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Khal Eazy

Why does the Night's Watch "range" beyond The Wall?

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So for the last couple thousand years the Night's Watch Rangers division is almost exclusively used for the purpose of scouting beyond The Wall constantly to give them intel on the wildlings. 

I can understand why they would do that when the Night's Watch was in it's prime and they had many thousands of men: ergo they could afford to lose a a couple dozen men without leaving the wall in jeopardy. 

Fast forward to the time period of ASoIaF and the watch is critically under-manned. They have been abandoning castles for hundreds of years because they don't have the men to garrison them so they just straight up leave them unmanned and undefended.  

Personnel, after food, has become the most critical need of the NW.

Yet somehow, the Night's Watch keeps sending out their most capable or promising warriors/scouts to "scout" for what the Wildlings are up to. 

Why?

What possible information could they tell the lord commander that is worth the lives of their most capable warriors? The wildlings are angry? A warrior chief has united them? They plan to attack the Wall (duh)?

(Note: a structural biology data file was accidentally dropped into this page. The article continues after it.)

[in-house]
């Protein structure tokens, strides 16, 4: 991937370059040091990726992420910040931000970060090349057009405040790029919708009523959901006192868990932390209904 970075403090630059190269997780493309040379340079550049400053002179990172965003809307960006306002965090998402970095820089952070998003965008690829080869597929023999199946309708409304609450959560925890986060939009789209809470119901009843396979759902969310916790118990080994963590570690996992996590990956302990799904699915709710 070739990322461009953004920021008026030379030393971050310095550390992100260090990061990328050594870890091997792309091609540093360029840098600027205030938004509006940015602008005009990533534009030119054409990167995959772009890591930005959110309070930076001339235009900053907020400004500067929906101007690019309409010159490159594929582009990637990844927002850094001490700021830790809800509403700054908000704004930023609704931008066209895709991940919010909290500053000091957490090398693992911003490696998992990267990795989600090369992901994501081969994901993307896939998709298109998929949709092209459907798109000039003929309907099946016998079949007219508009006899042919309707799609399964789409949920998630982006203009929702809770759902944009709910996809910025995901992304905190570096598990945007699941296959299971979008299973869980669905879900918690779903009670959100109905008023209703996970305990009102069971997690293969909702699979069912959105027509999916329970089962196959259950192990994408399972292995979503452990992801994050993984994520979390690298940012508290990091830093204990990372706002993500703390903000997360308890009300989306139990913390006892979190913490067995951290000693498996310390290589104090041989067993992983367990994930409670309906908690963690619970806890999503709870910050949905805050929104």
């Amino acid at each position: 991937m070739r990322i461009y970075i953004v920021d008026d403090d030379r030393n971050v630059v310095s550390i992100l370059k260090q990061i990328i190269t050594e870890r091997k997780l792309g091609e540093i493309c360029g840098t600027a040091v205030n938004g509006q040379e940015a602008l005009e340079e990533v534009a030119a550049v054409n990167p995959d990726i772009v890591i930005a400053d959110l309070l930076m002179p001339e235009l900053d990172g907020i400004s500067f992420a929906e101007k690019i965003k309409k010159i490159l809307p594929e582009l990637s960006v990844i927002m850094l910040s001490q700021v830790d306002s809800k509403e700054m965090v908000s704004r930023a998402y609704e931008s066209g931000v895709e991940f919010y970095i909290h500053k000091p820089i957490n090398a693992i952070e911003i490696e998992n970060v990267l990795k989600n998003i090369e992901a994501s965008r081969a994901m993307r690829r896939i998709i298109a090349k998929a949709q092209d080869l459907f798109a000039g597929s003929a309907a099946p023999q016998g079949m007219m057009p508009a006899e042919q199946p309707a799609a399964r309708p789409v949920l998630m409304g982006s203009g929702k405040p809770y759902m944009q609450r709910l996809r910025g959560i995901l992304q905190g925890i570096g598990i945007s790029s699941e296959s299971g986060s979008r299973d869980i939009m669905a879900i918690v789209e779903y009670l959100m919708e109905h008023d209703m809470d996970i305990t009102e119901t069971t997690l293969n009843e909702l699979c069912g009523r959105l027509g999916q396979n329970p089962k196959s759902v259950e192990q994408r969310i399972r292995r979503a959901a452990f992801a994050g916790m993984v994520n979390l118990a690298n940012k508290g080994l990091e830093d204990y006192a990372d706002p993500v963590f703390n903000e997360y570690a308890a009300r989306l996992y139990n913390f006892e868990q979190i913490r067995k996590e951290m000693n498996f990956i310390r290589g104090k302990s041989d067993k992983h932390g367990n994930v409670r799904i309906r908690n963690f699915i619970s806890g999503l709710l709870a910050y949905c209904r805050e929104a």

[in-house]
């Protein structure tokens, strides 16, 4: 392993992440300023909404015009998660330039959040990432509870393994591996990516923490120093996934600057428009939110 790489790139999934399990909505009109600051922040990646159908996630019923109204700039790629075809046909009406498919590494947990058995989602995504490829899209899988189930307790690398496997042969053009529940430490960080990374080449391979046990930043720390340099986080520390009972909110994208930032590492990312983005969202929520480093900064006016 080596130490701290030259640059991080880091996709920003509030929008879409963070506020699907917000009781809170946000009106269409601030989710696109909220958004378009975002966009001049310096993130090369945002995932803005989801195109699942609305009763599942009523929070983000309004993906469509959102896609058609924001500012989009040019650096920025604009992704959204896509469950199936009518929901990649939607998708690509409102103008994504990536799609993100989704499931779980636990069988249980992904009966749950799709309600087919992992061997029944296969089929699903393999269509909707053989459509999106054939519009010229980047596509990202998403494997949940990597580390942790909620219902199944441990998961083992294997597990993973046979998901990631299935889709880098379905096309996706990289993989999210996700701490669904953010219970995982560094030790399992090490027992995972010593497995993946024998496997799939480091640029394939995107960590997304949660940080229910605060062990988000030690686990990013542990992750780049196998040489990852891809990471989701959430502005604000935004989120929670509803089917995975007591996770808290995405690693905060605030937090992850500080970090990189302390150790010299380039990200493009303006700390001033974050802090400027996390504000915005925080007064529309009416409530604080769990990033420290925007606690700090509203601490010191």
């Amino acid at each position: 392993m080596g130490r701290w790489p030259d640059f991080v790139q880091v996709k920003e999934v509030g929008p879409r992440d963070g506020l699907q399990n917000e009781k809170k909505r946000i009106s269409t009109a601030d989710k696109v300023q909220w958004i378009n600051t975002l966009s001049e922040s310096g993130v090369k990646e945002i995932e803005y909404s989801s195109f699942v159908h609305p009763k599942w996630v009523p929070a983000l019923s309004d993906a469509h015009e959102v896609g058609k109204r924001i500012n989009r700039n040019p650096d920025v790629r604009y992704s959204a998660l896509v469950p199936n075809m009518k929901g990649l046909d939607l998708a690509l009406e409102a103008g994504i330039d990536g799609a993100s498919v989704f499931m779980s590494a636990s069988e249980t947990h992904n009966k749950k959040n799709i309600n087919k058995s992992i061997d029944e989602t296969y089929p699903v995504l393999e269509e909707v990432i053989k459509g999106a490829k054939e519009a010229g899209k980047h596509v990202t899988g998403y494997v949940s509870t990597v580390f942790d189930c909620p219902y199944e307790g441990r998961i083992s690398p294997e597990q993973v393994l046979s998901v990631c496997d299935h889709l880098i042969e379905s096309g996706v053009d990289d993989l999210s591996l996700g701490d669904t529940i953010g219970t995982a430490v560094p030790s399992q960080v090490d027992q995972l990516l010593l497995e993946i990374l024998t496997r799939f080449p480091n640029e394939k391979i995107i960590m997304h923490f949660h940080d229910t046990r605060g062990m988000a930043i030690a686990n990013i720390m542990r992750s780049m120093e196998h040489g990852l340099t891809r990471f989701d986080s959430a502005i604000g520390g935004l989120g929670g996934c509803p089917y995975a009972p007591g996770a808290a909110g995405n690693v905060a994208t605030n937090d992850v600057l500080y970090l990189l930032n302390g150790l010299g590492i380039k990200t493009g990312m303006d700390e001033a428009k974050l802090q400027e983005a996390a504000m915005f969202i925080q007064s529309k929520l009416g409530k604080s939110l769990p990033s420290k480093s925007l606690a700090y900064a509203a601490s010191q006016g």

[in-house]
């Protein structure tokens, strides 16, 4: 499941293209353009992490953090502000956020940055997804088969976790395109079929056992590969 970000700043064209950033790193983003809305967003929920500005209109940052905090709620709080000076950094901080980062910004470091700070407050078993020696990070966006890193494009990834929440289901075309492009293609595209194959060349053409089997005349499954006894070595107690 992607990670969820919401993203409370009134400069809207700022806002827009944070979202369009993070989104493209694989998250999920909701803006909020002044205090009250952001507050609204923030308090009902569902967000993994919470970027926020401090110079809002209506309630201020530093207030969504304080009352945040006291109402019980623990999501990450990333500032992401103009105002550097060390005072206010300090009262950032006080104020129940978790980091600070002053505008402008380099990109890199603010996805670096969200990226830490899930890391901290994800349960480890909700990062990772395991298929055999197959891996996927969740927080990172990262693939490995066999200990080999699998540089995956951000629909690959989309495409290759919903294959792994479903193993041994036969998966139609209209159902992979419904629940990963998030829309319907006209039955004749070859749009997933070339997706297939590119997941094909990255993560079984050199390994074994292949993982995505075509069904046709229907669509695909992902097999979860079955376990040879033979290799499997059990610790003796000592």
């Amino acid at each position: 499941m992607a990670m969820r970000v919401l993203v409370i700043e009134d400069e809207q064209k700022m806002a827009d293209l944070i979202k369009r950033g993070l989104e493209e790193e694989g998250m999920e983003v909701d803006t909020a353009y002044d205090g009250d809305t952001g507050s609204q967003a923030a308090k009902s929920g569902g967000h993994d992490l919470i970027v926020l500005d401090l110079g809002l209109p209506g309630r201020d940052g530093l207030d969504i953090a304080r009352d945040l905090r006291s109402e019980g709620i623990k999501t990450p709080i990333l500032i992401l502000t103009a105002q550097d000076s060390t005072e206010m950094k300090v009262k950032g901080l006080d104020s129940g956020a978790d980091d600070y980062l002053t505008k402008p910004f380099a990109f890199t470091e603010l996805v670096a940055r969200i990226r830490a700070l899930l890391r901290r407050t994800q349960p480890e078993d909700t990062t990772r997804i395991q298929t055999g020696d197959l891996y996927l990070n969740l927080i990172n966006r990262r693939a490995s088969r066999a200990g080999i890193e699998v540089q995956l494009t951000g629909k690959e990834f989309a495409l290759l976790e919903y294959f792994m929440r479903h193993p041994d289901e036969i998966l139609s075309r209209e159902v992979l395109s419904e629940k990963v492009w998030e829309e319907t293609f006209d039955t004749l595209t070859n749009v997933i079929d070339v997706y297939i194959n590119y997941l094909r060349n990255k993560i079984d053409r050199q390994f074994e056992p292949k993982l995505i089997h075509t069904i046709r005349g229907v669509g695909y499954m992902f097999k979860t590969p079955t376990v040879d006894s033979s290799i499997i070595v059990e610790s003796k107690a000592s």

Honestly, how is any of that information worth the lives of their small pool of men, much less their best warriors?

The Wildlings have no resources worth taking.

The Night's Watch needs to maintain their personnel to even hold the wall so why is it so important they have "scouts"? 

Seriously, no matter what happens, the endgame of any Wilding (or any Other enemy) strategy is to attack The Wall or go around it. The Horn of Joramund, if they even knew about it, is considered a myth, hardly worth taking seriously. Just like the Others. 

Geor Mormont took 1/3 of the entire Night's Watch's, a lot of their best included, to be killed for absolutely no reason. Jon didnt seal the gate and (most likely) killed Alliser and a few other scouts (good ones too so Jon says) for no reason. 

The lord commanders complain about being "blind" without their rangers. Blind to what? Blind to wildlings scratching out a meager existence while once every hundred years they decide to band together? 

TLDR: Wildlings have few to no resources and will try to pass The Wall through attack or stealth. Men on the Wall are ideal for spotting and defending both. What use are Rangers?

Edited by Khal Eazy

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They need to prepare against attacks tho, and to do so, they need to know whether they are going to attack or not.

Imagine what would have been of Mance's attack without ranging. The Watch is just there, doing nothing, when a bunch of freefolk attack from the south, caught them unawares, likely take Castle Black, and then a massive freefolk army, including skinchangers and giants, enters the north trough Castle Black and causes massive damage.